Michigan's 'baby steps' starting to add up
John Beilein has never shown much interest in shortcuts.
His first Michigan team lost 22 games back in 2007-08 - a season not much different from Beilein's debuts at West Virginia and Canisius years before. In fact, the pattern has been similar throughout his career: Beilein's teams may struggle when he first takes over, but the improvement after that is steady.
He's now in his fifth season as the Wolverines' coach, and sure enough, they're entering their third NCAA tournament in four years - this time as a No. 4 seed. Beilein's response after the draw was typical of someone who seems as concerned about the process as the end result.
''We took baby steps to get where we are,'' Beilein said. ''If we're in that thing every year and we continue to improve what we're doing as a total program, those baby steps are going to lead us there. Sometimes you're going to get unlucky, but we just hang in there and stay the course.''
The Wolverines (24-9) haven't been this high a seed since they were a No. 3 in 1998, and they haven't reached the round of 16 since a run to the national quarterfinals in 1994. Expectations are high this year, but Michigan's approach isn't changing.
''I don't think we thought we were playing with house money last year, and I don't think we feel any pressure right now,'' Beilein said. ''We just do the same thing, no matter whether we're playing Concordia ... or we're playing Michigan State. We have the same approach every day.''
Beilein's methodical outlook is backed up by years of experience. Before coming to Michigan he spent five seasons each at Canisius, Richmond and West Virginia. Only at Richmond did he have a big season right away, reaching the second round of the NCAA tournament in 1998. Elsewhere, he's needed a bit of time to point a program in the right direction.
Michigan recovered from that unimpressive first season under Beilein, making the NCAA tournament the following year. After a step back in 2010, the Wolverines surprised many by returning to the NCAAs last year and routing Tennessee in their opener.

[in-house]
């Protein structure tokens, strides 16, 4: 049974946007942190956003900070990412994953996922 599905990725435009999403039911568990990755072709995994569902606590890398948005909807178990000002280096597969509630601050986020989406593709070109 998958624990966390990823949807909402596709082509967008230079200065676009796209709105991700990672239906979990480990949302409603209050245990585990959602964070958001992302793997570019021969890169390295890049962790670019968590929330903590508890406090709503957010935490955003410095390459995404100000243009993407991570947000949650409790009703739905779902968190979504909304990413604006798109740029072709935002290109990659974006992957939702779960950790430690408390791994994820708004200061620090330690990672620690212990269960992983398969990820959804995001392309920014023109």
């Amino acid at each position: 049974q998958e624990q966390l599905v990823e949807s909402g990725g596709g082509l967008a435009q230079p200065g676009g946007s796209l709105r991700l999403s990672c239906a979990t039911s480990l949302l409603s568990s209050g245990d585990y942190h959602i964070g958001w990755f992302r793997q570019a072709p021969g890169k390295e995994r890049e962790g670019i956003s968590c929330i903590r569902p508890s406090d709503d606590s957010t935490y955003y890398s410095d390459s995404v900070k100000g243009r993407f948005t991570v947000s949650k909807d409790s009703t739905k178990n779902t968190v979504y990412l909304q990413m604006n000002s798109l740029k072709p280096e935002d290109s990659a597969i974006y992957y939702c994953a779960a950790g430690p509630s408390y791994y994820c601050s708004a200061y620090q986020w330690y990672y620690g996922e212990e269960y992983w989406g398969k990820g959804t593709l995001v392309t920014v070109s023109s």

This year Michigan made the tournament with room to spare, and with an impressive recruiting class expected next season, the Wolverines are clearly on an upward trend.
Beilein will occasionally talk about his team's goals in public. Michigan made no secret of the fact that it wanted to win the Big Ten regular-season title this year - the school's first since 1986. The Wolverines ended up sharing the championship with Michigan State and Ohio State.
But now that one loss would end their season, Beilein and his players aren't interested in discussing the big picture. Michigan faces 13th-seeded Ohio on Friday night and could then play Temple, California or South Florida in the round of 32.
''It's a mini-tournament,'' senior Zack Novak said of this first week. ''I think the Big Ten has prepared us for that. ... You had to come every night. It's the same way in the NCAA tournament. You've got to come every day. ... If you look past anybody, you're going to get popped.''
The Wolverines might be particularly wary of what a mid-major underdog can do, since their coach had so much success at Canisius and Richmond earlier in his career.
''He tells us, `This is their season, their chance to play Michigan,''' center Jordan Morgan said. ''Early on in our season he would tell us that, and he understands being a small school in this tournament, the mindset they have.''
Beilein, however, insists there are no secrets to winning in the NCAA tournament. In fact, he chuckled a bit when recalling his first game in college basketball's signature event. In 1996, Canisius lost 72-43 to Utah in Dallas.
''It was not pretty,'' Beilein said. ''A lot of people spent a lot of money to go down and watch a bad game, from Buffalo. I know that. But it was a big step in the Canisius program.''
Since then, Beilein has won five straight NCAA tournament openers, with three different schools.
''A lot of good fortune - let's just put it that way,'' he said. ''We just try and get ready the whole week and do the best that we can.''